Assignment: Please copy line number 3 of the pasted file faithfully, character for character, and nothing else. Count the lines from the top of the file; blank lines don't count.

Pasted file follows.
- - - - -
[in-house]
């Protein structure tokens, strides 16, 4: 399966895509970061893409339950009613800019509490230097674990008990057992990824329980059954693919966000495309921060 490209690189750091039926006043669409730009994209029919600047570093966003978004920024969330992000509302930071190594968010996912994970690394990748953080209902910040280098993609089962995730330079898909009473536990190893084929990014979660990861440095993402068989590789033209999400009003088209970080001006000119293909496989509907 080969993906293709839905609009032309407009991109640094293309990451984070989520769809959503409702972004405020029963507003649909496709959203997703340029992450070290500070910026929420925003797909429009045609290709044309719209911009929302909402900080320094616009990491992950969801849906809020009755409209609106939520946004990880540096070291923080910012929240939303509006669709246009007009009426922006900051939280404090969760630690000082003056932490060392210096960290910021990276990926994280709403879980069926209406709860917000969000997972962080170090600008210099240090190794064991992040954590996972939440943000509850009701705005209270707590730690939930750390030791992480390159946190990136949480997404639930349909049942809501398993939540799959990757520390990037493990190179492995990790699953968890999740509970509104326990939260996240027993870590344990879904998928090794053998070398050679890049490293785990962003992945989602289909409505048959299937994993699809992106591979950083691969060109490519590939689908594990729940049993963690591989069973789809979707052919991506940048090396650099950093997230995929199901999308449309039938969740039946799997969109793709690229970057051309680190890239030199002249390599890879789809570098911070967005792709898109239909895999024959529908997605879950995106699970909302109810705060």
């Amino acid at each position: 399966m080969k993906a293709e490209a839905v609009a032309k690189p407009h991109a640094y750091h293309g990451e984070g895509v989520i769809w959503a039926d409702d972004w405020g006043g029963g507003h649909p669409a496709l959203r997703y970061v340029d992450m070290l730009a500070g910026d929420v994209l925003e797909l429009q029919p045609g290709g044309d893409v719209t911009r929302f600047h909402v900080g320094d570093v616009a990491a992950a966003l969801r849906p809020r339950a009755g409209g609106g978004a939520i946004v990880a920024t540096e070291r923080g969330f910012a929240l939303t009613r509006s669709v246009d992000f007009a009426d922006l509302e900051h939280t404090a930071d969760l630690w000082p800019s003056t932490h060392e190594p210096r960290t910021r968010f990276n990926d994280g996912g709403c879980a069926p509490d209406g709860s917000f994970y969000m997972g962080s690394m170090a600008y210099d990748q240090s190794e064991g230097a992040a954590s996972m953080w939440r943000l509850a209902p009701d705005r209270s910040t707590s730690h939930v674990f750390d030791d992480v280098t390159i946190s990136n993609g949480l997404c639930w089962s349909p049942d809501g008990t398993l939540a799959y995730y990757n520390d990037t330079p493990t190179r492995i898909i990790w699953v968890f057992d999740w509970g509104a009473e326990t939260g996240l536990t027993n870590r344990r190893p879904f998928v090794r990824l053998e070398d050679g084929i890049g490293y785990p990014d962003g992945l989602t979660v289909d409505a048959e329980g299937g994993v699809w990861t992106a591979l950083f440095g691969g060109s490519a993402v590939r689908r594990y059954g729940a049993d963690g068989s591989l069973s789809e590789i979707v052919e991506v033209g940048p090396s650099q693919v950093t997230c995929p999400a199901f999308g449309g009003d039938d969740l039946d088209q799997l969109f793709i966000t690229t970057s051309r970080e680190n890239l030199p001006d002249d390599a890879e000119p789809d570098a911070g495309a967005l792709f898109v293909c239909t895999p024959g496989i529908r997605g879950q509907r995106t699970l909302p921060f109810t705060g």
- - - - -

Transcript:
């Amino acid at each position: 399966m080969k993906a293709e490209a839905v609009a032309k690189p407009h991109a640094y750091h293309g990451e984070g895509v989520i769809w959503a039926d409702d972004w405020g006043g029963g507003h649909p669409a496709l959203r997703y970061v340029d992450m070290l730009a500070g910026d929420v994209l925003e797909l429009q029919p045609g290709g044309d893409v719209t911009r929302f600047h909402v900080g320094d570093v616009a990491a992950a966003l969801r849906p809020r339950a009755g409209g609106g978004a939520i946004v990880a920024t540096e070291r923080g969330f910012a929240l939303t009613r509006s669709v246009d992000f007009a009426d922006l509302e900051h939280t404090a930071d969760l630690w000082p800019s003056t932490h060392e190594p210096r960290t910021r968010f990276n990926d994280g996912g709403c879980a069926p509490d209406g709860s917000f994970y969000m997972g962080s690394m170090a600008y210099d990748q240090s190794e064991g230097a992040a954590s996972m953080w939440r943000l509850a209902p009701d705005r209270s910040t707590s730690h939930v674990f750390d030791d992480v280098t390159i946190s990136n993609g949480l997404c639930w089962s349909p049942d809501g008990t398993l939540a799959y995730y990757n520390d990037t330079p493990t190179r492995i898909i990790w699953v968890f057992d999740w509970g509104a009473e326990t939260g996240l536990t027993n870590r344990r190893p879904f998928v090794r990824l053998e070398d050679g084929i890049g490293y785990p990014d962003g992945l989602t979660v289909d409505a048959e329980g299937g994993v699809w990861t992106a591979l950083f440095g691969g060109s490519a993402v590939r689908r594990y059954g729940a049993d963690g068989s591989l069973s789809e590789i979707v052919e991506v033209g940048p090396s650099q693919v950093t997230c995929p999400a199901f999308g449309g009003d039938d969740l039946d088209q799997l969109f793709i966000t690229t970057s051309r970080e680190n890239l030199p001006d002249d390599a890879e000119p789809d570098a911070g495309a967005l792709f898109v293909c239909t895999p024959g496989i529908r997605g879950q509907r995106t699970l909302p921060f109810t705060g």